Both of my sister’s girls adore the musical Annie and they know the original film word perfect. So much so, that my second niece was almost named Annie, and she would have suited the name down to a tee I think – as she is bright as a button.
In our house though, the old favourites have always been Mary Poppins and The Wizard of Oz. I love that these films feature some of the all time greats such as Dick Van Dyke and Judy Garland, real actors telling a real story of adventure and mystery.
We have only just recorded Annie and so the children are studiously learning the words to the songs (the music is on repeat). I watch them performing ‘It’s a Hard Knock Life’ in amusement as they make up their own words to the songs and dancing around laughing in glee – and then it suddenly occurs to me that they will probably never really know what it means to live a ‘hard knock life’.
There are some instances in the news at the moment that make you realise how lucky we all are to live in a country without being in constant fear for our lives and that of our loved ones.
Whilst I have been busy worrying about creating lovely memories for my children just lately (in case the worst should happen), there are some mothers who are worrying about being able to provide food for their children, or whether they will even make it to shore alive.
I have been starkly reminded as to how fortunate am I to be able to provide for my children, to buy them lovely things and even to be privileged enough to tuck them into bed each night knowing that they are safe and sound.
Therein lies another life lesson that I have realised I would like to pass on to them both if I can. It is very important to me that I teach them how lucky they are, and that there are people in the world less fortunate than themselves. As I say all of this I can almost feel myself turning into my own mother, when she used to remind us that ‘there are children in the world who don’t have any food’ (and so to finish that dinner) and whilst this is all very true – perhaps what I mean is something more simple than this.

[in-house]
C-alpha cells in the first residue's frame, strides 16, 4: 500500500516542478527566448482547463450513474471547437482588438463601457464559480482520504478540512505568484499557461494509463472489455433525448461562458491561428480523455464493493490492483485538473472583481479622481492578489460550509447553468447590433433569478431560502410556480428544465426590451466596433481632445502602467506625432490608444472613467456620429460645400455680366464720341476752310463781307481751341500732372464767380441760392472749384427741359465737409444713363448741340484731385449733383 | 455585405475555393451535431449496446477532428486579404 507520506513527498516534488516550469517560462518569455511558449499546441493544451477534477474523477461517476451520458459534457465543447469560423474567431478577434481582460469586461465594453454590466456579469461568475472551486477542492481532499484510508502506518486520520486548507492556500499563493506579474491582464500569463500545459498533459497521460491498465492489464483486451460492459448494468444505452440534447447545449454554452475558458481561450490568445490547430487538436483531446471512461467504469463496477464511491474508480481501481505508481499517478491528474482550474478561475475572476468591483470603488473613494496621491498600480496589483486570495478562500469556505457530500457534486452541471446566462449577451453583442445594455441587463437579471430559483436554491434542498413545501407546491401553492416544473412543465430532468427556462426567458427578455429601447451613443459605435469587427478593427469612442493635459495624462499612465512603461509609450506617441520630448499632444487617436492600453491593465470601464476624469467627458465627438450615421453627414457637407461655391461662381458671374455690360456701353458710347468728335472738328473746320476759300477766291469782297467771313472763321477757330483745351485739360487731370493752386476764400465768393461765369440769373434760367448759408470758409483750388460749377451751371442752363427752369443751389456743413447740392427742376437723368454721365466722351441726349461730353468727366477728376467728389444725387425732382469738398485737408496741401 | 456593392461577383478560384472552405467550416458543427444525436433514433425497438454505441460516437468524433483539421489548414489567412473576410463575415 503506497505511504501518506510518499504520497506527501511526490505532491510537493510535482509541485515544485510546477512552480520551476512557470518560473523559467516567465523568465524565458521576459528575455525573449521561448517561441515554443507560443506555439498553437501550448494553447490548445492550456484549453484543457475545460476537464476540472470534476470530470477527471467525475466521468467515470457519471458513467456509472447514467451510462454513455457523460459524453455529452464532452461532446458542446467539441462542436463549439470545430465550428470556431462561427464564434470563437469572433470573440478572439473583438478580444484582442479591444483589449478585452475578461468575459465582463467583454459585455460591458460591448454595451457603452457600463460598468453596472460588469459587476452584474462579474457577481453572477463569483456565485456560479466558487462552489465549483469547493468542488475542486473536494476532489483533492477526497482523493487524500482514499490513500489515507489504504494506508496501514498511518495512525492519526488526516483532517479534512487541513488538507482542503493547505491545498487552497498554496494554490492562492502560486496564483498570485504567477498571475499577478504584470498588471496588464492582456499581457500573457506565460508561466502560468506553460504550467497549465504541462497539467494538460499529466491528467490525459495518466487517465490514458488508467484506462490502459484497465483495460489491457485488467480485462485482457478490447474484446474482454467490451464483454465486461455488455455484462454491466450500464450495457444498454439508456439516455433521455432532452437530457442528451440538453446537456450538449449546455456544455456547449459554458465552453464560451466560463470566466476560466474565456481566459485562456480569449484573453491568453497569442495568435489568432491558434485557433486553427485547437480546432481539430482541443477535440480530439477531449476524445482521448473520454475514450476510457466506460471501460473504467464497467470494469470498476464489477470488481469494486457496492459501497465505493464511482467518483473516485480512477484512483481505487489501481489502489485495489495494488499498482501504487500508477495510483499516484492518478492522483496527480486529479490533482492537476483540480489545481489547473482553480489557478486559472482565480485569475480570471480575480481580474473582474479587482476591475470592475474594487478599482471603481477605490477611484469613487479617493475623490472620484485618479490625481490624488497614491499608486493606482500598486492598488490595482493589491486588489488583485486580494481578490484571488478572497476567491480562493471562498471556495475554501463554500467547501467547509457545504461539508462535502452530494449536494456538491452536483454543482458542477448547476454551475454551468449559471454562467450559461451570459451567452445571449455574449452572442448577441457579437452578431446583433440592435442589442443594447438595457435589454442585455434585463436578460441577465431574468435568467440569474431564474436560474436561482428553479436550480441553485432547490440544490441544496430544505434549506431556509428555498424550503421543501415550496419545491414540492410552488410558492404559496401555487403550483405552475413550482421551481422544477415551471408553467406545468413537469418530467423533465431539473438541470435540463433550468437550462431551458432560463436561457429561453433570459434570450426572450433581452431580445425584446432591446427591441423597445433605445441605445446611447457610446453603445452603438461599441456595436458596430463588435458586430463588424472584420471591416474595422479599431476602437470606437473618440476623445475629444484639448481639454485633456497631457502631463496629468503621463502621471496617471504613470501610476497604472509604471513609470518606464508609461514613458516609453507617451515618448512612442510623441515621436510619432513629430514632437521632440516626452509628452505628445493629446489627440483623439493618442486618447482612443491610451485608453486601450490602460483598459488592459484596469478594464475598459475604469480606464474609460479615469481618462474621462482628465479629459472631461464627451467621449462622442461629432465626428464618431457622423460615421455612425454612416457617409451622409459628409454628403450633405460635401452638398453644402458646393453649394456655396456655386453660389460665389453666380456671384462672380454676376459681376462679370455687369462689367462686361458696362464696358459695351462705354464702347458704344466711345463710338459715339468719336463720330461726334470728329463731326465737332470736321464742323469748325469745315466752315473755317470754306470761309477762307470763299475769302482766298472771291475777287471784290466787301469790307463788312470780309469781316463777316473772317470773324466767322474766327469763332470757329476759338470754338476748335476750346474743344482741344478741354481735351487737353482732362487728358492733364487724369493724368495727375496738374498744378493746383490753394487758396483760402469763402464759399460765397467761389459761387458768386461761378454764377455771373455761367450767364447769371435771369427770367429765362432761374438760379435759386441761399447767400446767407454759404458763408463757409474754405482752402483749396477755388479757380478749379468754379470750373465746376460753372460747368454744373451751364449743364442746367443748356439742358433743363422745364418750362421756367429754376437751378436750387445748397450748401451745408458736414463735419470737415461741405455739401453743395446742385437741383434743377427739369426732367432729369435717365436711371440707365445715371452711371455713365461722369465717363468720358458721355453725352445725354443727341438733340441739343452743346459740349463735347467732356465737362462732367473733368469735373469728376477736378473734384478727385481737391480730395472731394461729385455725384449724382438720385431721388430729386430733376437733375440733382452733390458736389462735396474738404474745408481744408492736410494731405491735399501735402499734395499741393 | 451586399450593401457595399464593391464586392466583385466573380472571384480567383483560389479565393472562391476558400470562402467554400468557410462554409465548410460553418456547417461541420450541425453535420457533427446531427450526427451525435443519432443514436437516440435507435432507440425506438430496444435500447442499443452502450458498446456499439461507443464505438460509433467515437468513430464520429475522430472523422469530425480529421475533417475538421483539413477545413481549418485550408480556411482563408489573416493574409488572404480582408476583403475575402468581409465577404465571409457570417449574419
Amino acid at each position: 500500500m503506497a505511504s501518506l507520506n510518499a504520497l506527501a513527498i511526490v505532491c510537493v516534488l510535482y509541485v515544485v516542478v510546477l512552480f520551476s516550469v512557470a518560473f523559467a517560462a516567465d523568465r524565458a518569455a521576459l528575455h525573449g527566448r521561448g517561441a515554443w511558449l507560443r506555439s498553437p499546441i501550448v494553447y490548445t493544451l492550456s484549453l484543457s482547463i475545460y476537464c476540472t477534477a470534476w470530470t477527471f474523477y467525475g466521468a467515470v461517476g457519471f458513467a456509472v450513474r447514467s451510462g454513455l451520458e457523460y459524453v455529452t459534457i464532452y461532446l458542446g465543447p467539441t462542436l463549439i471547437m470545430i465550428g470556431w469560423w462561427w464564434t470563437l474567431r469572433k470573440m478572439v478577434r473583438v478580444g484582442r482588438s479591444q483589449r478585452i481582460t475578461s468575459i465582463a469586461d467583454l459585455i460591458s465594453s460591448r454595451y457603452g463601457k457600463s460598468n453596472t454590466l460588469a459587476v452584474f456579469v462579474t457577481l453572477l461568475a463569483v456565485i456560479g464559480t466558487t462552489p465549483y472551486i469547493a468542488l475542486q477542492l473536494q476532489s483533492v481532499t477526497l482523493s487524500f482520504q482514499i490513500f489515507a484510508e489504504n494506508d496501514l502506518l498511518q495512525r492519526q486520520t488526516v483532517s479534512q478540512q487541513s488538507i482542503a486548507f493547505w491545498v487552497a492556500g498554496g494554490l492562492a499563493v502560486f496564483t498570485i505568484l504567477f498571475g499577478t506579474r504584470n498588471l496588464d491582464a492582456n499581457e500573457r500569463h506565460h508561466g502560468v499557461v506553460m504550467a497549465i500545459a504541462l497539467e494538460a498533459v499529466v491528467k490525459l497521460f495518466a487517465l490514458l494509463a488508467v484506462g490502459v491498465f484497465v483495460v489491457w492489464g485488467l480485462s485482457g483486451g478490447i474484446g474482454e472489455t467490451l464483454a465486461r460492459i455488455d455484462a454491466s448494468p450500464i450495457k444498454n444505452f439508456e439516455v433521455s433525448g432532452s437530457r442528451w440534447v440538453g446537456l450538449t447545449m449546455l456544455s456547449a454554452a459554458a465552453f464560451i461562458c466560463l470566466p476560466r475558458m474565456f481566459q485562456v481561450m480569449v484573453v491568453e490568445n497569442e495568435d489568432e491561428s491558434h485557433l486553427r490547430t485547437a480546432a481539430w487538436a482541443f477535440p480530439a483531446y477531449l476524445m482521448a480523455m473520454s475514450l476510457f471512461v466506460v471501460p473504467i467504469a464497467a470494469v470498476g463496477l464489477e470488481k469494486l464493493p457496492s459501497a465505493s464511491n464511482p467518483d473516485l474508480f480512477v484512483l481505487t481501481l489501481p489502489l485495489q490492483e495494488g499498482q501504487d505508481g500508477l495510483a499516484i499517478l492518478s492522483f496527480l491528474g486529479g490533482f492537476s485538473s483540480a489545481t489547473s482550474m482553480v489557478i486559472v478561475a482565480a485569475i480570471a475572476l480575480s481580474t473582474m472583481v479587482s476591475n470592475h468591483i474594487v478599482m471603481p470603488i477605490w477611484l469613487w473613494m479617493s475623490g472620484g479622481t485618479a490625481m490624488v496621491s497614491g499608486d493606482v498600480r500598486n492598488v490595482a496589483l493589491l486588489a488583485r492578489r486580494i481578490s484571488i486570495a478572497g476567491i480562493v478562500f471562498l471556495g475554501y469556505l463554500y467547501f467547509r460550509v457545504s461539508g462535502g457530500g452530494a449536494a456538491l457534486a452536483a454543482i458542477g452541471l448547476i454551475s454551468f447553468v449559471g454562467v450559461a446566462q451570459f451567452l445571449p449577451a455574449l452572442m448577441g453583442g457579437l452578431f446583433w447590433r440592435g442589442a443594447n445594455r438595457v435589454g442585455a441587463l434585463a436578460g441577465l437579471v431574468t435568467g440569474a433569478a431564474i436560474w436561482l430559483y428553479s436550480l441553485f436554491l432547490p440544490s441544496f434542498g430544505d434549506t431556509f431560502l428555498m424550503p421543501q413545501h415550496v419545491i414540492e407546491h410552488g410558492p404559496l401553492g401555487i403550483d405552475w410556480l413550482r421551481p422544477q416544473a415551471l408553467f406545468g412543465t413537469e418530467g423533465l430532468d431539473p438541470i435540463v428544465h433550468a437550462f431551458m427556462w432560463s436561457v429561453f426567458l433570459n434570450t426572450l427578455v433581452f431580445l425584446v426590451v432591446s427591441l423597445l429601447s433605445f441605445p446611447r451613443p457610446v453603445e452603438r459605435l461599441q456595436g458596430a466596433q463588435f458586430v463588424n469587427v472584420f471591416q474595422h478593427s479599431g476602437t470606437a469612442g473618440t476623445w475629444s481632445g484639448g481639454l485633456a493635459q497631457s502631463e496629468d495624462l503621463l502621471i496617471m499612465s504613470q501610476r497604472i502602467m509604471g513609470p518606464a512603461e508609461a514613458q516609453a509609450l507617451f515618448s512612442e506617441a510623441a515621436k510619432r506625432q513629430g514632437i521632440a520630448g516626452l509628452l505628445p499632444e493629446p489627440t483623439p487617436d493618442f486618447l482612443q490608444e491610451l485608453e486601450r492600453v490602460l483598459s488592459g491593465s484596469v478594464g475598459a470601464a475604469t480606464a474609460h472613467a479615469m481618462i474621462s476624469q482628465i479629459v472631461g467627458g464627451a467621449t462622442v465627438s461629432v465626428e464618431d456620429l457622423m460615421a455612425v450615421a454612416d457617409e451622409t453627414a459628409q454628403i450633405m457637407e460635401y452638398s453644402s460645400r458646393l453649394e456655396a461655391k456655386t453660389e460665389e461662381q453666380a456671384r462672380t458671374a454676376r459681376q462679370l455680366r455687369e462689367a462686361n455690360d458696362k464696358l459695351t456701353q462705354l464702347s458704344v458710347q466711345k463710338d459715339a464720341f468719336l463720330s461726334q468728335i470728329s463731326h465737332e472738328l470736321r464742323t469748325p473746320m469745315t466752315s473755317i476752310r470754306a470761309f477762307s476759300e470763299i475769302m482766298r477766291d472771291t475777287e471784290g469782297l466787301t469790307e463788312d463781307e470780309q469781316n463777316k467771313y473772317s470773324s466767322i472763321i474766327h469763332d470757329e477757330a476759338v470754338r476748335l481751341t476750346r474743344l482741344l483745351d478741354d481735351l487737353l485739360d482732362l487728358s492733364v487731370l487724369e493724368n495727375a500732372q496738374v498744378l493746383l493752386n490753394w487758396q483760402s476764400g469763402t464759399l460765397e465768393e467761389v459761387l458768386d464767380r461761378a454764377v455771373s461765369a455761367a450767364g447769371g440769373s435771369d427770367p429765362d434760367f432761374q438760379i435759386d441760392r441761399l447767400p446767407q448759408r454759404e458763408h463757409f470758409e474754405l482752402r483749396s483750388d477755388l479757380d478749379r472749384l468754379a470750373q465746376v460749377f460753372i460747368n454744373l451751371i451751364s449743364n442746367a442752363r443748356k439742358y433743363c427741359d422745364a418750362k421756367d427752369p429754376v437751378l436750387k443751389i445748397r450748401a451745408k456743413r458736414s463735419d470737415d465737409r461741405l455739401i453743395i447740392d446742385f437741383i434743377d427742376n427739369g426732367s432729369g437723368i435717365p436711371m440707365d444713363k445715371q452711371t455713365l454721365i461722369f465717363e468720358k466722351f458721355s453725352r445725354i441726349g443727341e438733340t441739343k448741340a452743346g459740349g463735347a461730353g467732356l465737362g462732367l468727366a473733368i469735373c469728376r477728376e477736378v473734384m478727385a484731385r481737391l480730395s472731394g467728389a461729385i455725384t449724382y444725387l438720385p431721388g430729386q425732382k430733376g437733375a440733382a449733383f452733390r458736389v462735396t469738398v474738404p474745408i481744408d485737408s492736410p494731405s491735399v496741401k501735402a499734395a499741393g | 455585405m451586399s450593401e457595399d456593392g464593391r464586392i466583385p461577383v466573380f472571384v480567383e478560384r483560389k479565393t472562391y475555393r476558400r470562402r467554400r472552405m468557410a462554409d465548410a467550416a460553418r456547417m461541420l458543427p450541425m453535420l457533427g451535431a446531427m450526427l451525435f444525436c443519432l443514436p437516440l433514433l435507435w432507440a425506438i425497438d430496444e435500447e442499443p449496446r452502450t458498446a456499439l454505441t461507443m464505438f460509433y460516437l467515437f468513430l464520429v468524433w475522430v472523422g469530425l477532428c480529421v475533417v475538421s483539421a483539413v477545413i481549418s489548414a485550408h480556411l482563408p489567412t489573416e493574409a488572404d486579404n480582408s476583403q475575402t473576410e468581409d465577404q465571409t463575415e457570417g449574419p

just the idea of giving to others
Admittedly, this will probably take some work as my daughter noticed a bag of old teddies recently (destined for the charity shop) and promptly straddled it exclaiming that she did not want to help ‘the other children’. However, I am sure that when she realises one day that one of her unloved toys might make a real difference to someone else’s life she will change her mind..
As children they just love music, pretty much in any shape or form. Often when we are driving to school and nursery I try to hum or sing along to a song that I know we all like in the hope that they will join in too. I know that I will most likely be told to ‘be quiet’, but then I just smile to myself as I listen to them sing along to themselves for the rest of the journey.
I would like to think that they will always have music to go to – especially in difficult times, and especially if I am not around.
Music gives you a lift, it cheers you up, it reminds you of certain times of your life. Sometimes it makes you smile and sometimes it makes you cry, but it is laced with memories and that is something special to be enjoyed.
This lines up perfectly for a new chapter in our lives that I have been looking forward to. I really want to start taking the children to the theatre and I think musical versions of plays are perhaps the best way to introduce them to live performing. We are not rich by any means and so it will not be a regular occurrence, more likely a treat or a special occasion.